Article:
Moose, therapy dog and 'true animal hero'
March 8, 2019
Moose just doesn’t care and that is perhaps his greatest superpower.
“Moose loves you if you’re super smart, and he loves you if you got an F. He loves you if you’ve been in the hospital, and he loves you if you’re a sports star,” said Moose’s owner Trent Davis, counselor and coordinator of Virginia Tech’s Animal Assisted Therapy at Cook Counseling Center. “Moose doesn’t care if you have a mental health concern. He doesn’t care if you got an A or a B or if you didn’t get into college … That’s got a magic to it,” Davis said.
During the past five years, the 7-year-old therapy dog has partnered with Davis in more than 5,000 individual and group counseling sessions, done countless hours of outreach, and has become one of Virginia Tech’s most beloved celebrities.
“He went to seven graduations last year,” said Davis of the yellow Labrador, whose face adorns thousands of stickers around Blacksburg and beyond.
Last month, Moose’s work was put in the spotlight when he was named the Virginia Veterinary Medical Association’s (VVMA) 2019 Animal Hero during their annual conference at the Hotel Roanoke.
First presented in 2004, the annual award is given to an animal that has performed a heroic act of service or provides daily outstanding service for humans. Moose not only embodies those qualities, but also highlights the VVMA’s increased emphasize on mental wellness.
“Wellness and mental health are incredibly important areas of veterinary medicine that the VVMA has been focusing upon the last several years,” said Talya George, associate director of VVMA. “Knowing that Moose wakes up every day and provides stress-relief and emotional support to his community makes him a true animal hero.”
Moose was nominated by Heidi Garmen, a fourth-year Virginia-Maryland College of Veterinary Medicine student. She said Moose was an integral part of the school and had helped her personally overcome the loss of her own therapy dog, a yellow Labrador named Luke.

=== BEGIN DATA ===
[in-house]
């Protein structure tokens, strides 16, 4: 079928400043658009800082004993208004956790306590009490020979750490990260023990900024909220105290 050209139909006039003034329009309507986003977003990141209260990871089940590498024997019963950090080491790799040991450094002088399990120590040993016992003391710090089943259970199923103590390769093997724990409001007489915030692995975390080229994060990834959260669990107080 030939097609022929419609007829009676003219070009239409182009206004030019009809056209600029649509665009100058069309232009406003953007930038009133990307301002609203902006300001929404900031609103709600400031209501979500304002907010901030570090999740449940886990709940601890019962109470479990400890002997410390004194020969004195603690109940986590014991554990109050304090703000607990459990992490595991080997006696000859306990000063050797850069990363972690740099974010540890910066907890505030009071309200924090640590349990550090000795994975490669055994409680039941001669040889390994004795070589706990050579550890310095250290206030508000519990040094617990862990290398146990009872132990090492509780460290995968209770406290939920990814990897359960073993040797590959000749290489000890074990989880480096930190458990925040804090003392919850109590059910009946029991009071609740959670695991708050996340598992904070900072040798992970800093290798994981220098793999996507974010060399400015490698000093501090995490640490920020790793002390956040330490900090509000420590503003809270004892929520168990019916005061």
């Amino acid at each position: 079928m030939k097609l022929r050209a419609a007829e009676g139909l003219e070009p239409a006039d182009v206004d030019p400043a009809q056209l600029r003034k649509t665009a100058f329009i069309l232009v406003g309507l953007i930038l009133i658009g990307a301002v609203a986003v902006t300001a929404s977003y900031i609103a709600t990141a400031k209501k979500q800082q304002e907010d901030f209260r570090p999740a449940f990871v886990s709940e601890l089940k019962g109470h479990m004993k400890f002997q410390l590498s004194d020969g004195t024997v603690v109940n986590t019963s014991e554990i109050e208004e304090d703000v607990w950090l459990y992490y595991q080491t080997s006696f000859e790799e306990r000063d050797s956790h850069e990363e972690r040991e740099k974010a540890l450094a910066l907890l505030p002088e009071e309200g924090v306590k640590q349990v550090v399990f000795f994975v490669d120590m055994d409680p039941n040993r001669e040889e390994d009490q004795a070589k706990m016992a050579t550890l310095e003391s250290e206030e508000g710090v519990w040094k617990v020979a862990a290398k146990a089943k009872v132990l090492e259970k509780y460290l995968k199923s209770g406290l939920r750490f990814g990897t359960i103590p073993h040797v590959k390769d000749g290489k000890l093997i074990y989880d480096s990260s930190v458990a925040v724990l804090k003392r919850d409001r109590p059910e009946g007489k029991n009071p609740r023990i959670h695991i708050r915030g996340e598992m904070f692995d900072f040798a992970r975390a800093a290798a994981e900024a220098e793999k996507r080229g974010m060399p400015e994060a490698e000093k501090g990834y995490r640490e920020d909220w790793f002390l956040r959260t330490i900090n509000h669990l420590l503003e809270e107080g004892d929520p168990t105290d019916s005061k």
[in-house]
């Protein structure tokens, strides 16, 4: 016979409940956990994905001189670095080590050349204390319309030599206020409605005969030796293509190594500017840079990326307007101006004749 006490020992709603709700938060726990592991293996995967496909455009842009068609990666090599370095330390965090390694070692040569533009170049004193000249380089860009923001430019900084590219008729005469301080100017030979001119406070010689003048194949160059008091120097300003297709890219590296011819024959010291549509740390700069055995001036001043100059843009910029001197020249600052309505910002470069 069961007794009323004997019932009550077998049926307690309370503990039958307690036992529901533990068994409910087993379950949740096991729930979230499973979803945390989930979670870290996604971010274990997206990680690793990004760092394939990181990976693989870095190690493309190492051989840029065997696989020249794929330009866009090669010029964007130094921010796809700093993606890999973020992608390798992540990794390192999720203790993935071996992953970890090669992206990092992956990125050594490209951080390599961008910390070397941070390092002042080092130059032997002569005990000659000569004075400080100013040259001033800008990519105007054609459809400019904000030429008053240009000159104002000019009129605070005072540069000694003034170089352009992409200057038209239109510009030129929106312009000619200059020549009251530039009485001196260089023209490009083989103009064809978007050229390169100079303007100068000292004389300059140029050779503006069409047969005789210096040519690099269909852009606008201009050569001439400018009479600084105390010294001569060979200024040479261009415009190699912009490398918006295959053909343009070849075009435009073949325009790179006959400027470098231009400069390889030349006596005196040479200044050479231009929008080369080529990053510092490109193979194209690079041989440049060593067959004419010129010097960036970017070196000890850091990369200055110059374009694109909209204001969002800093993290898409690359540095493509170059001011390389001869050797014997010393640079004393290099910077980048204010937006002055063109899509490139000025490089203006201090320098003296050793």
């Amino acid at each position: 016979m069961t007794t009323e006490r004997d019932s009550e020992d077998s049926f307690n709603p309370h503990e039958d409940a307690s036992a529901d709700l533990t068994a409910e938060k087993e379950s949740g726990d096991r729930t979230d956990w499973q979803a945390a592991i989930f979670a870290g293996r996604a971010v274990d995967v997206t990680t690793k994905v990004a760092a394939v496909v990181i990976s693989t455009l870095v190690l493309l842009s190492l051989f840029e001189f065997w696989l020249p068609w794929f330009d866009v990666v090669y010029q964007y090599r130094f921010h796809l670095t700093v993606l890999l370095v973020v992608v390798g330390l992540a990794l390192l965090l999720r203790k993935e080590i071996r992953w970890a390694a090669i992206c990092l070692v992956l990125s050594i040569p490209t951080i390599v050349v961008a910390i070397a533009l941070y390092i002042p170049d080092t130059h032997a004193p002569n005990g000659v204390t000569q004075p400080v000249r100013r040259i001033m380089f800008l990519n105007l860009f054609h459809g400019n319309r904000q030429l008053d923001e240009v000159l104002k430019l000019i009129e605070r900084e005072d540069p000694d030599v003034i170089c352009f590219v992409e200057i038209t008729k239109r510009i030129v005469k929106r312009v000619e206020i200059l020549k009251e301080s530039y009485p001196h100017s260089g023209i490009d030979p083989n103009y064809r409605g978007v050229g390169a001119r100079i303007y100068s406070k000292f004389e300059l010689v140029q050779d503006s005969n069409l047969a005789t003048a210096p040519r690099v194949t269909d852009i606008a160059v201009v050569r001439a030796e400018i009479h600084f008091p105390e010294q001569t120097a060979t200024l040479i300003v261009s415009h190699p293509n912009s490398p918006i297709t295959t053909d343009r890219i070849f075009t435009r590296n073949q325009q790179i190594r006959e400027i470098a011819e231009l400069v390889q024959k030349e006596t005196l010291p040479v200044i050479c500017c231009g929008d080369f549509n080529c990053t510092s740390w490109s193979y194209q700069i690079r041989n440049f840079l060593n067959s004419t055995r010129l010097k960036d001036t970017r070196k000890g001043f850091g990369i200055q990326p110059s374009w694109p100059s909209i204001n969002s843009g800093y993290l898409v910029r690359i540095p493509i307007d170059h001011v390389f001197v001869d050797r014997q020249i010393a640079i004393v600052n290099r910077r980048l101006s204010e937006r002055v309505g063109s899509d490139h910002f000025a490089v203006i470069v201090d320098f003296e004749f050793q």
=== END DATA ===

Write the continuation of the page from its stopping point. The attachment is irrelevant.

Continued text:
“The entire companion animal industry exists because of the bond people have with their animals, and Moose is the embodiment of how valuable that bond is,” Garmen said. “His entire life is dedicated to helping people - helping students feel happy and less stressed, helping counseling patients during therapy sessions, and helping his owner Trent with his job every day. That's what makes him a hero to me.”
Born and raised at Guiding Eyes for the Blind in Yorktown Heights, New York, Moose’s formal guide dog training stalled when he was diagnosed with a minor kidney issue. The timing of his dismissal coincided with Davis’ search for a new therapy dog in Blacksburg.
“He came back here on a Sunday and started working on Monday, and he’s been working full-time ever since,” Davis said.
Davis said Moose’s unmerited love and ability to be “present” has been a great asset to Cook Counseling Center’s mission to serve a student population, many of whom are facing stress and change at a time in life when mental health issues often first arise.
“I think one of the really neat things about bringing a dog in is that people automatically make positive associations about the dog,” Davis said. “I think that a lot of the time Moose is also a comfort in the room with people. He provides a grounding.”
Moose’s positive vibes have made discussing hard topics easier and led to clients missing fewer appointments. They’ve led to him visiting the veterinary college multiple times a week, working at monthly “Paws to Read” program at the public library in Blacksburg, and helped cultivate, “Moose’s Group,” a session composed of students who have been hospitalized.
“They really come to the group in large measure because Moose is there,” Davis said.
Since Moose’s arrival, Cook Counseling Center has added two more therapy dogs to its pack. Like Moose, Derick, a yellow Labrador, also came from Guiding Eyes for the Blind, while the black Labrador Wagner was donated by the Charlottesville-based Service Dogs of Virginia. And the work of the Animal-Assisted Therapy program has gained a national reputation with multiple universities across the United States seeking their advice and multiple conferences inviting them to present.
Moose’s work with clients is impressive, but Davis said the dog’s greatest feat has been to help tear down the negative stigma often associated with mental health. For example, in the past, students were often hesitant to let people know they are seeing a therapist, but Moose has changed that.
“With Moose … I’ve had multiple students introduce me proudly as their therapist, downtown on a Friday night,” Davis said.
Davis believes Moose’s presence both on campus and on social media channels has also helped tear down mental wellness stigmas by advocating for the variety of services and assistance offered by Cook Counseling Center.
“I think that’s his biggest role, to reduce stigma by popularizing himself and being associated with therapy,” he said.
Whether it’s the 15,000 Moose stickers that have been given out since August or the more than 4,000 people who follow him on Instagram, Moose’s soft, floppy ears and warm brown eyes have helped tear down many barriers between people and the center’s services.
“He’s been a pioneer,” Davis said.
— Written by Travis Williams